However, Prashanta never put any pressure on Saha to find a regular job and help him run the family. Even when Saha chose to give up his studies after appearing for the Part 1 exam, Maitrayee and Prashanta were supportive of his son’s sporting dreams. “My parents always backed me to the hilt. When I decided to give up my studies my father supported me. He’s my inspiration and role model,” Saha says.
He was a medium pacer in his tennis-ball days. It was with the leather ball that he first began to keep, rather asked to keep. There were five keepers at the Shaktigarh Cricket Coaching Centre, where he had enrolled himself with some of his friends to play some leather-ball cricket, but one day when the best of the wicketkeepers didn’t turn up, a coach asked Saha to do the job.
“Don’t know why they chose me. Maybe they thought I was agile enough,” he says. He proved to be a natural behind the stumps. “I never had to look after his keeping. I just did some fine-tuning,” says his coach Jayanta Bhowmick, who mother-henned the “young prodigy” at Agragami Sangha in Siliguri and later played a key role in sending him to Kolkata.
“I had an exciting group of kids — Saha, Debabrata Das, Parthasarathi Bhattacharya, Kamal Hasan Mondal…They all went on to play for Bengal. But very early during our association, I had realised Saha was special. It was a U-13 game against a local club. We were struggling after losing early wickets. Saha came, launched a spectacular counter-offensive and took us home with two overs to spare. He played straight, keeping the long-on and long-off fielders very busy. I knew I had a gem,” Bhowmick recounts.
Another incident, a few years down the line, allowed Bhowmick to reaffirm his views about Saha’s composure. “He had appeared for the Bengal U-19 trials and impressed the selectors. His selection became a formality. But Saha was down with a viral fever and had also injured his ankle ahead of the team selection. I called him to console but his response stunned me: ‘Don’t worry sir; I don’t think this is a lost opportunity. There’s always a second chance and I would be ready’. I realised I was dealing with someone who was matured beyond his age,” Bhowmick says.
His coach at Mohun Bagan, Palash Nandy, sees at least four-five years of unbroken Test stint. “He’s in a different league as a keeper. As for his batting, he has been improving steadily. And because he has his feet firmly planted on the ground, he will go from strength to strength.”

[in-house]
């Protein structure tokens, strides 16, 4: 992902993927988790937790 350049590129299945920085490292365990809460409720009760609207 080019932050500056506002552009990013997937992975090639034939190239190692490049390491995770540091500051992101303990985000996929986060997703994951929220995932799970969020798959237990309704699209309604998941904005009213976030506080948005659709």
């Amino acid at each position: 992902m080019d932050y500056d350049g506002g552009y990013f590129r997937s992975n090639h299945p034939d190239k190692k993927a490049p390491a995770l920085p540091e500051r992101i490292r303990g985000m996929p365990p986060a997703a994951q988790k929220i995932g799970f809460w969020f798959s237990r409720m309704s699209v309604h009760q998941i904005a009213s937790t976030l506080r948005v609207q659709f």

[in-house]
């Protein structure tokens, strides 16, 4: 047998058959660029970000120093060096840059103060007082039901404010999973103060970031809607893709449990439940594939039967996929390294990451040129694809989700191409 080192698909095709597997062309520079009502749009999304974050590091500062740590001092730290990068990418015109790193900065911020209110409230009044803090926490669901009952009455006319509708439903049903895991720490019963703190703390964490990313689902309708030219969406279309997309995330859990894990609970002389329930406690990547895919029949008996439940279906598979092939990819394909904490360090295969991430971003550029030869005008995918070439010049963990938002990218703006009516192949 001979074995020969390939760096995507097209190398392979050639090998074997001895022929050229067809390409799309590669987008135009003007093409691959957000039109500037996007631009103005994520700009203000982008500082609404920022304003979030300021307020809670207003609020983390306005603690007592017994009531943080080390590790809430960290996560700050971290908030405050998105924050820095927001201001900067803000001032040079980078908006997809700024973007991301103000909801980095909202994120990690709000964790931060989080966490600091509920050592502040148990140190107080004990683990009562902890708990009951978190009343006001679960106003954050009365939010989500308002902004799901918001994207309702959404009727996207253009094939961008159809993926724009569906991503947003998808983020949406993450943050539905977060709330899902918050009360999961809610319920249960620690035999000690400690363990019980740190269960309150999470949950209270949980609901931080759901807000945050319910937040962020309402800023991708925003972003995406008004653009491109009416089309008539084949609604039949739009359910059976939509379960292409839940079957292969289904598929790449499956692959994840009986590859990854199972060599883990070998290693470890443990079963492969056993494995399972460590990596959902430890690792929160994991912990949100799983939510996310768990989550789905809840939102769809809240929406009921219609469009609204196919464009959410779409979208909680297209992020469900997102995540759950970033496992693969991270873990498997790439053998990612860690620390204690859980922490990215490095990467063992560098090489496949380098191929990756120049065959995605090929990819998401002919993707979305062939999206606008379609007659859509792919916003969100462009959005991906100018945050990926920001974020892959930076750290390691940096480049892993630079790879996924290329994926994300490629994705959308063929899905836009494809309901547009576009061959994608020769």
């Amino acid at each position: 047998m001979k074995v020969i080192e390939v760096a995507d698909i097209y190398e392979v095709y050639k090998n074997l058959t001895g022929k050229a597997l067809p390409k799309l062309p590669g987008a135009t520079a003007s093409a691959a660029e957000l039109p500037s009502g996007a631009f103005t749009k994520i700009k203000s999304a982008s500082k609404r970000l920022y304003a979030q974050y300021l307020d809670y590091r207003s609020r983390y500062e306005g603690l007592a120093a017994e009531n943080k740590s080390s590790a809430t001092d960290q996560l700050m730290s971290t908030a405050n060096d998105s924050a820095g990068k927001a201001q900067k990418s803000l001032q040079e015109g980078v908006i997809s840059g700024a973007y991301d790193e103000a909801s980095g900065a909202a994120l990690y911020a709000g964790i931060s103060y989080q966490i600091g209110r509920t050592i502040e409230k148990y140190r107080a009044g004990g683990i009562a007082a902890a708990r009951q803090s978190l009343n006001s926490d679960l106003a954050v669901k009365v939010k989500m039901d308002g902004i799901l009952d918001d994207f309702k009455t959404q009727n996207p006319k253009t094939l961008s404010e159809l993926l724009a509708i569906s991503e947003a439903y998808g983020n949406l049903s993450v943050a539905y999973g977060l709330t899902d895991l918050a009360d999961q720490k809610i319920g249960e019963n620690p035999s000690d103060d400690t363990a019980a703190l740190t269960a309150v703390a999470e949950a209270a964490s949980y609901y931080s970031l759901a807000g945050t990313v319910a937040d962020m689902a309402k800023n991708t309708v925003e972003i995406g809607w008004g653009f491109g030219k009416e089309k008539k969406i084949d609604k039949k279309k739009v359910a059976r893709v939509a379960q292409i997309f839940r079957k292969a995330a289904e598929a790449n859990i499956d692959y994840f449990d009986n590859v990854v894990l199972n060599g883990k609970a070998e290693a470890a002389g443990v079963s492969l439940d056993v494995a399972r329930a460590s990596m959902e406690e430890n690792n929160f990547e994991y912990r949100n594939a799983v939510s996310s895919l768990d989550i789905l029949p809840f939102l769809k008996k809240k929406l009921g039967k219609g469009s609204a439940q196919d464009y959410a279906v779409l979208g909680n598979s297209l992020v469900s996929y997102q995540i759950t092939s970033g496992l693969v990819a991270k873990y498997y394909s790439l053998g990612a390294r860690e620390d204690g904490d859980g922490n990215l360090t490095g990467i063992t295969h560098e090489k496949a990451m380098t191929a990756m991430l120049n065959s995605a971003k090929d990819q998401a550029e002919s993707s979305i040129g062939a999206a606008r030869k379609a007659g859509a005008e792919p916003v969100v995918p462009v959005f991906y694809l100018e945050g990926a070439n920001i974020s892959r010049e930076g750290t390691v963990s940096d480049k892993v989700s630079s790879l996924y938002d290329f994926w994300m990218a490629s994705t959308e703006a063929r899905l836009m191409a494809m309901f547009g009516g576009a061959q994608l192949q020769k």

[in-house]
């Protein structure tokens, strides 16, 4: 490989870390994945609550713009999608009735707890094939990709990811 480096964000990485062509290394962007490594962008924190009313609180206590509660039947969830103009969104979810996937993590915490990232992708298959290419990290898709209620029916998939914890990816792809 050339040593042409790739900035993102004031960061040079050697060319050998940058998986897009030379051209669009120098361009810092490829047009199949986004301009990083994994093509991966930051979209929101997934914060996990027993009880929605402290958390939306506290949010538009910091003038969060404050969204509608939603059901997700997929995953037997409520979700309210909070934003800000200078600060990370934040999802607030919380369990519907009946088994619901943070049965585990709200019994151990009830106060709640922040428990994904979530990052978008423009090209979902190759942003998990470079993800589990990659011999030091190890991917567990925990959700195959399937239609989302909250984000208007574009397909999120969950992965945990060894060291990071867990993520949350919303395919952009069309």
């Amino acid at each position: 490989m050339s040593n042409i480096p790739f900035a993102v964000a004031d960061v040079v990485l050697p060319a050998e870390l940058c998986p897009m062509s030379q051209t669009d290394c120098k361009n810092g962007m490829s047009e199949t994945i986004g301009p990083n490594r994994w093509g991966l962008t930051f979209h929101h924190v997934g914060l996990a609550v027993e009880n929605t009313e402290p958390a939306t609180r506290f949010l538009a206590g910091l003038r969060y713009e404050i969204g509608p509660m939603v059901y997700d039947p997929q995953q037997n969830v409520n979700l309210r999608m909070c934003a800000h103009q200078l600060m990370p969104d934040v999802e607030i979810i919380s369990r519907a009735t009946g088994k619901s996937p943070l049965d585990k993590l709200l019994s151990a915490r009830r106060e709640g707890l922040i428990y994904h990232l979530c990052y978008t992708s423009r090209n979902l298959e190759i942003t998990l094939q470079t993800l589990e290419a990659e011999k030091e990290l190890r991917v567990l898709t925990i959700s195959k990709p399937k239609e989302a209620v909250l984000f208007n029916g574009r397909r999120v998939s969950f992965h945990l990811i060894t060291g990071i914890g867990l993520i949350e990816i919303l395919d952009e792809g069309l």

Nandy narrates a couple of incidents. “In 2011, he was at Chennai Super Kings and they won the IPL. We had a league fixture against East Bengal the day after the IPL final. Our secretary contacted Saha, knowing full well that it would be almost impossible for him to turn up. He took the first flight home and reached the ground directly from the airport.
“More recently, after returning from Australia, I had told him to take a break. But he arrived at the ground at 9am and happily performed the 12th-man’s duties. Very early into his career, when he was playing for the Shyambazar club, I realised he was special. It was about his attitude, the way he approached his task and sought perfection.”
The 30-year-old Saha now has a flat in South City Mall, drives swanky cars, but he has barely changed, attitude-wise. He is an intensely private person and doesn’t really socialise much. His elder brother Anirban, an engineer, is still his best friend. He met his wife Debarati on the social networking site Orkut and married in 2011 after a four-year courtship. Saha kept the marriage pretty low key. Less than 200 people were invited. Just family members and few close friends. “I am like that, I like to keep things private. I don’t express myself. If you want to know me, you have to make an approach.”
The couple has a two-year-old daughter, Anvi — her father’s “lucky mascot”. Saha describes his wife as “home minister” who now has the additional charge of running their food joint, Puran Dhaka. “She, along with three of my friends, runs the show. The restaurant serves delicacies from east Bengal. I’m a foodie and like Gujarati food items. My food joint, however, serves Bengali dishes. Come and taste our smoked hilsa. We’ve Mughlai on the menu as well,” Saha smiles.
He keeps his phone on silent at home and rarely takes calls or meets too many people at home. “I hardly get time to spend a few hours with my family. My home is for my family. If you want to see me, I would be available at any cricket ground in Kolkata!”
Not for long, though. If things go his way, he might be seen in the cricket grounds around the world and not just Kolkata. Those who know him say that he is a fiercely focussed man who will never quit. His batting is a proof of that trait. He wasn’t known for playing big shots once but in the last couple of IPLs he has been wielding the long handle pretty effectively. Virat Kohli, India’s Test captain, has been vocal about his admiration for Saha and has said that he would like to see Saha keep for India for the next five years.
The wait seems to be finally over for Saha. Things are now, finally, in his own control. It’s upto him to make or break his career from now on. It’s up to him to keep the likes of Dinesh Kartik, Naman Ojha and any younger keeper at bay for the next few years. He has waited long enough. This is his time under the sun.